New forwards coach Cameron Blades is challenging the NSW Waratahs pack to take their game to unseen levels as the deposed Super Rugby champions strive to overcome an exodus of star players in 2016.
Vowing to be his own man after replacing Argentine scrum guru Mario Ledesma, Blades says tighthead props Paddy Ryan and Kiwi recruit Angus Ta’avao also have the added responsibility of trying to fill the boots of 63-Test Wallabies front-rower Sekope Kepu.
Kepu is now plying his trade in Bordeaux, alongside former Waratahs vice-captain Adam Ashley-Cooper, while retired forwards Stephen Hoiles and Mitchell Chapman, wingers Peter Betham and Taqele Naiyaravoro and halfback Brendan McKibbon are other key players to have left voids in the NSW ranks.
Blades has been commissioned not only to rebuild the Waratahs scrum, but also upskill the NSW forwards to ensure the 2014 champions can persist with their dynamic style of rugby first introduced by now-fulltime Wallabies coach Michael Cheika.
Ryan said he welcomed the challenged after being among several forwards asked to complete Tuesday’s pre-season session with some old-fashioned drawing-and-passing drills.
“We’ve seen it in probably rugby league and other sports where you can’t afford just to be good at one thing. You’ve got to be able to be skilful around the park,” Ryan said.
“We like to play attacking footy – we make no secrets about that – so the big guys have been told to up their skill levels.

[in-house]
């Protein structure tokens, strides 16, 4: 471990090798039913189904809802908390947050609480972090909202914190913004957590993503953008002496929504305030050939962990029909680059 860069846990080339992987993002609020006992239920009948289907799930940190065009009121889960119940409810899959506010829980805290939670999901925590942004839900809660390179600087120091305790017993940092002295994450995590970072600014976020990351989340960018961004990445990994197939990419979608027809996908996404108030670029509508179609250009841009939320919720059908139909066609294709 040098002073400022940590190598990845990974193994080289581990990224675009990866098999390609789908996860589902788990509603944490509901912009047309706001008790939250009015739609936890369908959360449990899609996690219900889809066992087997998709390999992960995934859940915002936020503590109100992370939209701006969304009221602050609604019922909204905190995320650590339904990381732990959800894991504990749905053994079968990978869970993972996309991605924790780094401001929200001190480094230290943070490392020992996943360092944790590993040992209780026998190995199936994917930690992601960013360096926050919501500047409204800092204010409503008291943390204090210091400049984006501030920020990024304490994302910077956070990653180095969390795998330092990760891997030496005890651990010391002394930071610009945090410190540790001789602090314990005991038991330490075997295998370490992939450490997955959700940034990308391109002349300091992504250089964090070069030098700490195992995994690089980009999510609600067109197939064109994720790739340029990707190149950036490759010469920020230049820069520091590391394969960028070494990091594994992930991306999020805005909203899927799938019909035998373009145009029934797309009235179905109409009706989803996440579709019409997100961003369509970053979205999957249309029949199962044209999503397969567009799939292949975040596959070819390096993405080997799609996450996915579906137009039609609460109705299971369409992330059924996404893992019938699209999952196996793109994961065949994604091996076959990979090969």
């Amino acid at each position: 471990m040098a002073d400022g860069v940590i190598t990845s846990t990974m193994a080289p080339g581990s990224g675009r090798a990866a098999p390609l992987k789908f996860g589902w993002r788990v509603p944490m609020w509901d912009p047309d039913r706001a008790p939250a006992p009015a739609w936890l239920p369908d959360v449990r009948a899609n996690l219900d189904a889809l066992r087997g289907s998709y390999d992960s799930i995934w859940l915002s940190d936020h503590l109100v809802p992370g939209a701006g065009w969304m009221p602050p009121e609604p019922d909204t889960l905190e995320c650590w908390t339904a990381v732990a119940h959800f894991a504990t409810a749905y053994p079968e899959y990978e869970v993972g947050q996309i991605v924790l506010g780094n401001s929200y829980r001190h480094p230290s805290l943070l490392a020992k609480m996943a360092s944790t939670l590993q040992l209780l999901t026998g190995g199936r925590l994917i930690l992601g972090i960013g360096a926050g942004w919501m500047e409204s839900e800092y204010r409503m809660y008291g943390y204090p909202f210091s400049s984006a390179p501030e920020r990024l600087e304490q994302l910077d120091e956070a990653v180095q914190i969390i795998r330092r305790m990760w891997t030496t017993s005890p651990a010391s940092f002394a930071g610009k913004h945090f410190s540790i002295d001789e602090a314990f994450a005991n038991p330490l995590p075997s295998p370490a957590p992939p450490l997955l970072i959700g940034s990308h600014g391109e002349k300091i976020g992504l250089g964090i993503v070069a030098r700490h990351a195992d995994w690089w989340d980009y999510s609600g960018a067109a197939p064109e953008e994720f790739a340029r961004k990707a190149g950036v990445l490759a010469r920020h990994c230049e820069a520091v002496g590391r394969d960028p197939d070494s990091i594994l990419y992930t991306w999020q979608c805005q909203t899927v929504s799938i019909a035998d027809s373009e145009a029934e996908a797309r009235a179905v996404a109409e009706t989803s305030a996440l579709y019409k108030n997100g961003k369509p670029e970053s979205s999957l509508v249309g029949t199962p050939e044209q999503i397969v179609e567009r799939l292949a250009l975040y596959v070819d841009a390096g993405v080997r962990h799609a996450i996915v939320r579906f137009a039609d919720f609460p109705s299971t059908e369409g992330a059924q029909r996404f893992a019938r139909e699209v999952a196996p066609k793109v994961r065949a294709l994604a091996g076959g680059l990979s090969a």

“So that means a few extra passes after training for a lot of us, especially left to right.”
Ryan’s most onerous task, though, is fighting former Auckland Blues prop Ta’avao for a starting berth as Kepu’s replacement, a position vacant role Blades describes as crucial.
“Your tighthead prop is the cornerstone of your pack and you need someone there who is not only going to hold his own but look to dominate,” Blades said.
“So I’m really hopeful that one or both of them will do that job.”
Blades says Ryan will continue to be considered as a back-up loosehead, but sees the one-Test Wallaby chiefly as a tighthead option.
“It’s good for their development and good for the squad to have two guys both desperate for that starting spot,” he said.
For all the plaudits Ledesma drew for helping transform the NSW and Wallabies scrums last season, Blades knows the Waratahs must improve further to be a force in 2016.
“Despite the high position the team ended up, last year I think we were about 10th in terms of scrummaging success and the lineout was down below that,” he said.
“Mario’s done some great things here, and also with the Wallabies and whilst I’ll be taking some of his things going forward, I’ll be putting my own flavour.
“Things like making sure that players have got the individual skills and physical ability to perform their roles at the set piece and then obviously build it around that.”